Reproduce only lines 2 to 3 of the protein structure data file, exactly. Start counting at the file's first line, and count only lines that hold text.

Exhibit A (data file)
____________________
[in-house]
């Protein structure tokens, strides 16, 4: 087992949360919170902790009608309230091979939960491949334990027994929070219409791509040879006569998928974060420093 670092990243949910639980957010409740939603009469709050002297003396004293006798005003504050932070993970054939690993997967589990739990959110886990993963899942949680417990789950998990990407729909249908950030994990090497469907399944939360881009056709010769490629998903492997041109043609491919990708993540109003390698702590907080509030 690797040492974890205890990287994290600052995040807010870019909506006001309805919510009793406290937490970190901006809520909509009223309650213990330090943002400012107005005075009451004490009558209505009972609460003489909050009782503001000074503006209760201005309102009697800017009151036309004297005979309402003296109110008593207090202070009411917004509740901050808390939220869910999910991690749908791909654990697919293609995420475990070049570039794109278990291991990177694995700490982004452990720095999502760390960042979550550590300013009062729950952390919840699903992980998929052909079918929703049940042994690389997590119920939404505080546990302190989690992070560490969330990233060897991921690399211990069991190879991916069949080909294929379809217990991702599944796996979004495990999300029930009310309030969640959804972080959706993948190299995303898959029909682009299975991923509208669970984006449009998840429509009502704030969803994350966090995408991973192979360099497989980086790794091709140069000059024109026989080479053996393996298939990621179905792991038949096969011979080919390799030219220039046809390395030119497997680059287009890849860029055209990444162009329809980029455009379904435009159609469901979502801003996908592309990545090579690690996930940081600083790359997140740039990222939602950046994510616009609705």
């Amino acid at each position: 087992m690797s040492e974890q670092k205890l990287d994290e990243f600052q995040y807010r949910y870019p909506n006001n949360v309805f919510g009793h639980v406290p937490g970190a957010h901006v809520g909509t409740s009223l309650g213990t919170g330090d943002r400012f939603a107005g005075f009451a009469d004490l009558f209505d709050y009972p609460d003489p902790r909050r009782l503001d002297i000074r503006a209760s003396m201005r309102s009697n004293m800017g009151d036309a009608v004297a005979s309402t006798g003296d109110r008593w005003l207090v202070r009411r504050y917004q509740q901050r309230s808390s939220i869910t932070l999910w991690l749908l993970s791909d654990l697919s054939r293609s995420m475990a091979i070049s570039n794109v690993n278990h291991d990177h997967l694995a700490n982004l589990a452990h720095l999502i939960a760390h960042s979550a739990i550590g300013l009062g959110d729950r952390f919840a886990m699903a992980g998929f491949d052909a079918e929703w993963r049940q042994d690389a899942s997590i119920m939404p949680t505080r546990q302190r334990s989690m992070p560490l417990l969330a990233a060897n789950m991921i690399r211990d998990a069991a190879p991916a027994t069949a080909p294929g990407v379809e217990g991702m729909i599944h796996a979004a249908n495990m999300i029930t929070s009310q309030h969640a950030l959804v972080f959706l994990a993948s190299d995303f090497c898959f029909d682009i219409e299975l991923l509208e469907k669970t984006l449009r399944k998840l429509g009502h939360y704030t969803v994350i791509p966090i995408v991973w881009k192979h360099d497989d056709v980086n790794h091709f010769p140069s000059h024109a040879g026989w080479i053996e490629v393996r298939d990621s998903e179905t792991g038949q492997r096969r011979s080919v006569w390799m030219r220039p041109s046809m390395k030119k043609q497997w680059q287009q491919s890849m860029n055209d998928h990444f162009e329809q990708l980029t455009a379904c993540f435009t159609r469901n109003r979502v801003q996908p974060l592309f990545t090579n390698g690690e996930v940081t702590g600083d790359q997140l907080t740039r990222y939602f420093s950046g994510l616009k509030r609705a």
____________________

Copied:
């Protein structure tokens, strides 16, 4: 087992949360919170902790009608309230091979939960491949334990027994929070219409791509040879006569998928974060420093 670092990243949910639980957010409740939603009469709050002297003396004293006798005003504050932070993970054939690993997967589990739990959110886990993963899942949680417990789950998990990407729909249908950030994990090497469907399944939360881009056709010769490629998903492997041109043609491919990708993540109003390698702590907080509030 690797040492974890205890990287994290600052995040807010870019909506006001309805919510009793406290937490970190901006809520909509009223309650213990330090943002400012107005005075009451004490009558209505009972609460003489909050009782503001000074503006209760201005309102009697800017009151036309004297005979309402003296109110008593207090202070009411917004509740901050808390939220869910999910991690749908791909654990697919293609995420475990070049570039794109278990291991990177694995700490982004452990720095999502760390960042979550550590300013009062729950952390919840699903992980998929052909079918929703049940042994690389997590119920939404505080546990302190989690992070560490969330990233060897991921690399211990069991190879991916069949080909294929379809217990991702599944796996979004495990999300029930009310309030969640959804972080959706993948190299995303898959029909682009299975991923509208669970984006449009998840429509009502704030969803994350966090995408991973192979360099497989980086790794091709140069000059024109026989080479053996393996298939990621179905792991038949096969011979080919390799030219220039046809390395030119497997680059287009890849860029055209990444162009329809980029455009379904435009159609469901979502801003996908592309990545090579690690996930940081600083790359997140740039990222939602950046994510616009609705």
């Amino acid at each position: 087992m690797s040492e974890q670092k205890l990287d994290e990243f600052q995040y807010r949910y870019p909506n006001n949360v309805f919510g009793h639980v406290p937490g970190a957010h901006v809520g909509t409740s009223l309650g213990t919170g330090d943002r400012f939603a107005g005075f009451a009469d004490l009558f209505d709050y009972p609460d003489p902790r909050r009782l503001d002297i000074r503006a209760s003396m201005r309102s009697n004293m800017g009151d036309a009608v004297a005979s309402t006798g003296d109110r008593w005003l207090v202070r009411r504050y917004q509740q901050r309230s808390s939220i869910t932070l999910w991690l749908l993970s791909d654990l697919s054939r293609s995420m475990a091979i070049s570039n794109v690993n278990h291991d990177h997967l694995a700490n982004l589990a452990h720095l999502i939960a760390h960042s979550a739990i550590g300013l009062g959110d729950r952390f919840a886990m699903a992980g998929f491949d052909a079918e929703w993963r049940q042994d690389a899942s997590i119920m939404p949680t505080r546990q302190r334990s989690m992070p560490l417990l969330a990233a060897n789950m991921i690399r211990d998990a069991a190879p991916a027994t069949a080909p294929g990407v379809e217990g991702m729909i599944h796996a979004a249908n495990m999300i029930t929070s009310q309030h969640a950030l959804v972080f959706l994990a993948s190299d995303f090497c898959f029909d682009i219409e299975l991923l509208e469907k669970t984006l449009r399944k998840l429509g009502h939360y704030t969803v994350i791509p966090i995408v991973w881009k192979h360099d497989d056709v980086n790794h091709f010769p140069s000059h024109a040879g026989w080479i053996e490629v393996r298939d990621s998903e179905t792991g038949q492997r096969r011979s080919v006569w390799m030219r220039p041109s046809m390395k030119k043609q497997w680059q287009q491919s890849m860029n055209d998928h990444f162009e329809q990708l980029t455009a379904c993540f435009t159609r469901n109003r979502v801003q996908p974060l592309f990545t090579n390698g690690e996930v940081t702590g600083d790359q997140l907080t740039r990222y939602f420093s950046g994510l616009k509030r609705a």